Climate change and biodiversity loss are both consequences of human economic activities. In order to effectively address these issues, an integrated approach is necessary.
Biodiversity is essential to the many services that ecosystems provide to humans, such as food production, CO2 storage, soil stability, water purification and even medicine. We all rely on these ecosystem services, and the weakening of ecosystems due to biodiversity loss also weakens these services.
For example, deforestation contributes to climate change, which in turn leads to extreme weather events and other consequences.
Loss of plant and animal species, along with the absence of natural predators, can result in certain species growing out of control, leading to issues such as the spread of mosquitoes that cause malaria and dengue fever. With global warming, these mosquitoes are spreading to new regions, leading to the spread of disease.
In the Gula Gula Forest Projects, species diversity and nature-inclusive solutions—not monoculture—are at the center. Through ANR, we follow natural processes of forest regeneration to protect native trees. Farmers plant mostly native fruit trees and timber species. This species biodiversity creates an increasingly favorable habitat for native flora and fauna. More and more plants and animals are returning to our woodland farming systems. Even the Sumatran tiger occasionally visits our sites.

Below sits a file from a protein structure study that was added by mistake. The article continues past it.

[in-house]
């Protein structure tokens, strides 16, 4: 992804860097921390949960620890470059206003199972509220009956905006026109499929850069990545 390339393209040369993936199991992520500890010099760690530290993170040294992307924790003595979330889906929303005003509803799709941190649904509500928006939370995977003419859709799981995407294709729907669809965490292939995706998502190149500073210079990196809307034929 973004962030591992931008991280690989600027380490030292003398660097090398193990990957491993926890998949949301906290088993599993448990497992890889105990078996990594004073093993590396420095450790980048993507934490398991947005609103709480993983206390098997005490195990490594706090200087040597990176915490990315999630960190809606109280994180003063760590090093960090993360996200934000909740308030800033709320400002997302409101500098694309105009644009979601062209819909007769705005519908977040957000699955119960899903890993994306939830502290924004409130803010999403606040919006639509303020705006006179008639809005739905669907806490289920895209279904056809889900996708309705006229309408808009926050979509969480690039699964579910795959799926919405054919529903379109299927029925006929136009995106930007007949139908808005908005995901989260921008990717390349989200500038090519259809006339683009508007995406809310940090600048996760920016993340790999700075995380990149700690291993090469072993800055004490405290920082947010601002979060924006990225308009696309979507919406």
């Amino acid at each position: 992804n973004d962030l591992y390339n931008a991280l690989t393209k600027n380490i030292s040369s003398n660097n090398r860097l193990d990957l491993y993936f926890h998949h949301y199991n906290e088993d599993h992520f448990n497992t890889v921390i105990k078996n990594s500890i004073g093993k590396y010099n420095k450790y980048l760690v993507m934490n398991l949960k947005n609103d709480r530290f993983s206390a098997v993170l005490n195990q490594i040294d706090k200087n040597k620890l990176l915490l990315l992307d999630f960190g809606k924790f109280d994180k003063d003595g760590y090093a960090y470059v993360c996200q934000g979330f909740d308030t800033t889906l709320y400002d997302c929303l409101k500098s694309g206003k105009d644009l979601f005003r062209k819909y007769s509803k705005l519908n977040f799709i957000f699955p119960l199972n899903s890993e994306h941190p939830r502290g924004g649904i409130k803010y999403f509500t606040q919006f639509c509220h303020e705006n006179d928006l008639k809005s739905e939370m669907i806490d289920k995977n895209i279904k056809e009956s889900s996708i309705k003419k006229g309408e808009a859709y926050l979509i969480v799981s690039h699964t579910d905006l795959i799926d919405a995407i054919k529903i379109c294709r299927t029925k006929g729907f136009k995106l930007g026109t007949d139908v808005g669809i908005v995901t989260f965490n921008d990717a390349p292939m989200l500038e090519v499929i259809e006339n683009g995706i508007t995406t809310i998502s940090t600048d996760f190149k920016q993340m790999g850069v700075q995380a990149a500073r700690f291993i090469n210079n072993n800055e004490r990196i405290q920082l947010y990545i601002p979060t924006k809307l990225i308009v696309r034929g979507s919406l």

CO2Operate recognizes that rural poverty is both a consequence and cause of climate change and biodiversity loss. To combat these issues, we focus on restoring degraded land through natural methods which have the most immediate impact. By prioritizing the culture and needs of local communities, jobs and incomes grow, reducing poverty.
Equally or perhaps more importantly, ecosystem restoration creates critical habitats for plants and animals, which increases biodiversity.
As a result, CO2Operate's approach both captures CO2 and restores biodiversity, with CO2Operate continually monitoring the three main impacts.
To measure is to know
Measuring both above-ground and below-ground biodiversity is essential to understanding the full picture of ecosystem restoration. Soil life is a crucial component in the functioning of ecosystems as it influences carbon and nutrient cycling, suppresses pests and diseases, and directs plant growth and nutrient supply. To measure changes in underground biodiversity and the soil, Gula Gula Forest Projects collaborates with Brawijaya University in Malang. This will provide insights into the extent of soil structure and fertility improvement. Starting in 2023, we will also measure above-ground biodiversity to better understand how our restoration activities relate to biodiversity progress.